4) Friends, who talk about their daily lives (these things interest me)
5) Work collegues, to see what conferences they're at and what they're working on
6) Stuff to do with the societies I'm in at uni, like student robotics organising get-togethers and pub trips.

Try it. Follow your favourite authors, musicians, websites and so forth. It's like a huge aggregated RSS feed with stuff that isn't normally syndicated included.

Re:Interesting, yet pointless (2, Funny)

rueger (210566) | more than 3 years ago | (#33655070)

Twitter = Facebook without all of the crap.

Well, at least shorter crap.

Re:Interesting, yet pointless (0)

Anonymous Coward | more than 3 years ago | (#33655146)

The crap is in smaller pieces, so it's less likely to clog the tubes.

Re:Interesting, yet pointless (1)

pablo_max (626328) | more than 3 years ago | (#33655230)

I guess I can see your point with the items you listed. They do seem to be valid use cases.
I think perhaps the root of the problem is that I can't think of a single person whom I would want up to the minute updates on.
Still...I can imagine perhaps sporting events or maybe a huge news story while I'm at work or on my mobile and don't have a proper connection handy.

Re:Interesting, yet pointless (1)

istartedi (132515) | more than 3 years ago | (#33655712)

I can't think of a single person whom I would want up to the minute updates on

Neither can I. That's why I don't follow anybody who tweets their poops.

Re:Interesting, yet pointless (1)

PRMan (959735) | more than 3 years ago | (#33656024)

I thought it would be interesting during hockey's free agency period, but it's caused nothing but problems. There have been more false reports this offseason than in the last 20 combined.

Re:Interesting, yet pointless (1)

koiransuklaa (1502579) | more than 3 years ago | (#33656190)

I can't think of a single person whom I would want up to the minute updates on.

If this is what all your friends are doing, may I suggest the problem is with them, not the medium?

Re:Interesting, yet pointless (1)

Culture20 (968837) | more than 3 years ago | (#33655078)

Micro-blogging is not a means of logging extensive information; it's more like a party-line web-based IRC or other chat. Chat to the world, and maybe someone will be listening.

Re:Interesting, yet pointless (1)

Jedi Alec (258881) | more than 3 years ago | (#33655250)

Yup, it's pretty much IRC, except one's future employer has been provided with a better search engine to find out all the inane crap we spouted 20 years from now ;-)

Re:Interesting, yet pointless (2, Funny)

TheFlamingoKing (603674) | more than 3 years ago | (#33655478)

Behold, the Twitter dualism:

1. All tweets are mindless drivel about what someone ate, the weather, and other trivialities.
2. Your potential employer will mine this deeply personal information and use it against you.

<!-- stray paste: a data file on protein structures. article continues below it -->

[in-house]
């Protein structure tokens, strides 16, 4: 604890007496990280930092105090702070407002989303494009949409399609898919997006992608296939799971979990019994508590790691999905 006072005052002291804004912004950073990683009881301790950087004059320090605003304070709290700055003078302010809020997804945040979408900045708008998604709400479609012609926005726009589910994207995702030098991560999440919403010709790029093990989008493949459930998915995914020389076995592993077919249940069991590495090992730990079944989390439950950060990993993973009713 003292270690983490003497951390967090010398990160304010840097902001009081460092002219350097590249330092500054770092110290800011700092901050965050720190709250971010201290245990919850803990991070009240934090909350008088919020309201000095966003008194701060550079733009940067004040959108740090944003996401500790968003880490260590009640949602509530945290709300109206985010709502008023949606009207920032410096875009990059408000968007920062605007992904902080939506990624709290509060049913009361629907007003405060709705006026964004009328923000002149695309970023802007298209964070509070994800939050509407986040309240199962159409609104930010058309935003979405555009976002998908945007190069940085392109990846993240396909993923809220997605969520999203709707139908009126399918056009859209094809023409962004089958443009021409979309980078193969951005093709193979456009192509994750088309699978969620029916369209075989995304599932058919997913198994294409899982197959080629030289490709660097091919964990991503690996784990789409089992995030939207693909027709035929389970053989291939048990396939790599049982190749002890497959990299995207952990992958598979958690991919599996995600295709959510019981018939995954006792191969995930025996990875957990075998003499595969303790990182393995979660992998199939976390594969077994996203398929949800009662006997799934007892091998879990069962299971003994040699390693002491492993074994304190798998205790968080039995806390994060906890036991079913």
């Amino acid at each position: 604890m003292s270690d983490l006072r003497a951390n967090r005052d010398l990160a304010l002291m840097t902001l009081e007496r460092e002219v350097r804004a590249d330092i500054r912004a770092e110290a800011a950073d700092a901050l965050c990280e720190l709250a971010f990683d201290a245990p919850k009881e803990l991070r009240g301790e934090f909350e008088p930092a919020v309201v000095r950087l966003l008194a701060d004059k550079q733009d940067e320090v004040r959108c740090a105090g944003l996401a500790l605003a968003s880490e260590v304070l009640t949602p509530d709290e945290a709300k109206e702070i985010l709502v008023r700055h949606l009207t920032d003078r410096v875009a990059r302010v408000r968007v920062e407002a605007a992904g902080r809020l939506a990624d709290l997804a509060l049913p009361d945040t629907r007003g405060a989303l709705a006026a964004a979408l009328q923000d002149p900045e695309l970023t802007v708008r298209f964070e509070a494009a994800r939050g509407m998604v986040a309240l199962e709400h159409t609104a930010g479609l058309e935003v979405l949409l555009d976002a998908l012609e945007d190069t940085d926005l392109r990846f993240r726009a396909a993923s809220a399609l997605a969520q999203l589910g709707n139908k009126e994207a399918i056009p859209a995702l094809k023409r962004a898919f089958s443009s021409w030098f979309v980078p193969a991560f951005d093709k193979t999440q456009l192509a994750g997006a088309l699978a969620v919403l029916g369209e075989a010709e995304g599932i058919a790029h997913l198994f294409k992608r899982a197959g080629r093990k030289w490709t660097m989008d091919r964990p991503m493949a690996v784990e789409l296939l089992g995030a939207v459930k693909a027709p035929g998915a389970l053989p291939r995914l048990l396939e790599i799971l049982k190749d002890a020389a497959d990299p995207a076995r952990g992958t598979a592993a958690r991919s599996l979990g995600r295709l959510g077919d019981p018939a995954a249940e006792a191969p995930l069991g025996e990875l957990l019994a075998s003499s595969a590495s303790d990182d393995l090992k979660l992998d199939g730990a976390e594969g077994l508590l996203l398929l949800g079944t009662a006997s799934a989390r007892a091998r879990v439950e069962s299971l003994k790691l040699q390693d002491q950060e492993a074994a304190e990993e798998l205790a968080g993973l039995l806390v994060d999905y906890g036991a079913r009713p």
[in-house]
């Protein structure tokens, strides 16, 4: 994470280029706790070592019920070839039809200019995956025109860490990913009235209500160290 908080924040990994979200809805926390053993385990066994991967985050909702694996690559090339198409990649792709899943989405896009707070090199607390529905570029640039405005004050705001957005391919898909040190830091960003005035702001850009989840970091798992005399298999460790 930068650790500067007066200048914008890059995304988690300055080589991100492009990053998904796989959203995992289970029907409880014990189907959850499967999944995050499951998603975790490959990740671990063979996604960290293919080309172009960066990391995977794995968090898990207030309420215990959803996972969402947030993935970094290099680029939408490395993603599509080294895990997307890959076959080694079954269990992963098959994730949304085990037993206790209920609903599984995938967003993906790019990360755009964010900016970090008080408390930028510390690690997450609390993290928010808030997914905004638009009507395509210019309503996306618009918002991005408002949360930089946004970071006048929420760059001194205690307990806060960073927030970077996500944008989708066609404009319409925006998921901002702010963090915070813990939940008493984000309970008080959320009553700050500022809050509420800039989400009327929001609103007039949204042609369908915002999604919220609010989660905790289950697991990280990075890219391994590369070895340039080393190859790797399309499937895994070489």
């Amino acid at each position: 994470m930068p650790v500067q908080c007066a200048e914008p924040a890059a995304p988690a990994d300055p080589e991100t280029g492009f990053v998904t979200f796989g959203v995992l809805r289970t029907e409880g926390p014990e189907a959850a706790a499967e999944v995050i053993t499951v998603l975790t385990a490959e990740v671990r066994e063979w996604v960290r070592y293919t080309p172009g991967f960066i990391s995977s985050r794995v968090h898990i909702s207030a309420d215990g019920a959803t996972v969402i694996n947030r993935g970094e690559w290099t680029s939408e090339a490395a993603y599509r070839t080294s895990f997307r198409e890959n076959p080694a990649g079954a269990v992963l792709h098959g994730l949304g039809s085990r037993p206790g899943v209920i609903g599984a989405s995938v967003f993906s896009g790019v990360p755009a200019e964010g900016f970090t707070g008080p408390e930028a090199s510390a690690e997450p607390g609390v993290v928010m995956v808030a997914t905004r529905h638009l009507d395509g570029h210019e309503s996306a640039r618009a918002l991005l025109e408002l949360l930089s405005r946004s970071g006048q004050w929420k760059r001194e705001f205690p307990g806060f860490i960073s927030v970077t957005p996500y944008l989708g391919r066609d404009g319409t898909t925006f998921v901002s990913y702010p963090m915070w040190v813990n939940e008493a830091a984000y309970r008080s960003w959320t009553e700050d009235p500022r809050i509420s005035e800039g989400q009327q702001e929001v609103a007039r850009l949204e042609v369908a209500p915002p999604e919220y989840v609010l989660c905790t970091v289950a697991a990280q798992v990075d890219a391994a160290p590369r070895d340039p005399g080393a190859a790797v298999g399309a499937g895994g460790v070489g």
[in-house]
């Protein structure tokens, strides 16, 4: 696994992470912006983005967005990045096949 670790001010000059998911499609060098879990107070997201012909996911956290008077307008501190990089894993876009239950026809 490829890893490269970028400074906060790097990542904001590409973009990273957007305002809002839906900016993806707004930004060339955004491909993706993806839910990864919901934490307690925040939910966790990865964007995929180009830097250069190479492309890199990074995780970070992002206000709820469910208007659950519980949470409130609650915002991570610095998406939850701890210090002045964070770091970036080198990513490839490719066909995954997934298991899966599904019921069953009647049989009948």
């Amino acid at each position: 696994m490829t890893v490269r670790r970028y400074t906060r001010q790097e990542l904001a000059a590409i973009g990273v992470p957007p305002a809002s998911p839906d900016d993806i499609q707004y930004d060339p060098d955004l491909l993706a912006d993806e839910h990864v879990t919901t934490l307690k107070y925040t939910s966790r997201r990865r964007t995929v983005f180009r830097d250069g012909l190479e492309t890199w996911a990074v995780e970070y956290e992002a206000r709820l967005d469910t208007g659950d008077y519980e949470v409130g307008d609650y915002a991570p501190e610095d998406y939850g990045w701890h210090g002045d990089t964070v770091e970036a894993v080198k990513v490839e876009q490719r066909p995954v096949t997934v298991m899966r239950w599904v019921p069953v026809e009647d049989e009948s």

Re:Interesting, yet pointless (5, Insightful)

Anonymous Coward | more than 3 years ago | (#33655160)

No, I don't use Twitter. Yes, I see the point of using Twitter. No, I don't go around telling people how great life is without Twitter.

I'm sure that there are thousands of fantastic services out there, both on the internet and IRL, for which I have no use, and loads of great services for which I can't even envisage a practical use.

Another thing; your own viewpoints aren't the only ones and likely to be incorrect or incomplete when thoroughly scrutinized. Deal with it.

Re:Interesting, yet pointless (1)

marcello_dl (667940) | more than 3 years ago | (#33655174)

Not pointless as technology, even if mostly filled with useless stuff.

Twitter replaces a bit of email and a bit of irc in a web2.0 fashion. Which is: take internet protocols that mostly worked, enhance their functionality (when possible) and put them in a centralized webapp (the "cloud" has to do with the internals of the app's server infrastructure, so "centralized" is the right term). With all pluses and minuses of a monoculture.

The web2.1 seems to be: instead of webapps sell apps for smartphones instead, get the user to pay for the download and gather lots of info.

This trend suggests that web 3.0 will be known as "the big brother".

Re:Interesting, yet pointless (0)

Anonymous Coward | more than 3 years ago | (#33656592)

Twitter is pants and it jumped the shark.

Re:Interesting, yet pointless (0)

Anonymous Coward | more than 3 years ago | (#33655196)

It's reliable when it comes from the horses mouth. The trick is to follow the right horses.

Re:Interesting, yet pointless (3, Funny)

ColdWetDog (752185) | more than 3 years ago | (#33655214)

Hi Gramps! Shuffleboard on the main patio in 15 minutes. See you there.

Face the facts. Email is for us old people. Twitter is for, well, twits. But that's OK, the nurses are kinda cute and I like not having to get up early in the morning.

Re:Interesting, yet pointless (2, Insightful)

MobileTatsu-NJG (946591) | more than 3 years ago | (#33655262)

Is it really better than reading a well thought out and reasoned article about something?

I like how you ask this on a site that routinely uses the term "RTFA".

Re:Interesting, yet pointless (2, Insightful)

Pecisk (688001) | more than 3 years ago | (#33655290)

While Twitter is not Jack Of All Trades as Facebook claims to be for example, it is very useful tool for information freaks. It really is useful IF used properly - or complete waste of time if not. I use it to get info about lot of interesting things which I would miss otherwise. No, I don't use it for 'OMG Radiohead rulles'. I also use it for spreading information which can be interesting for others too.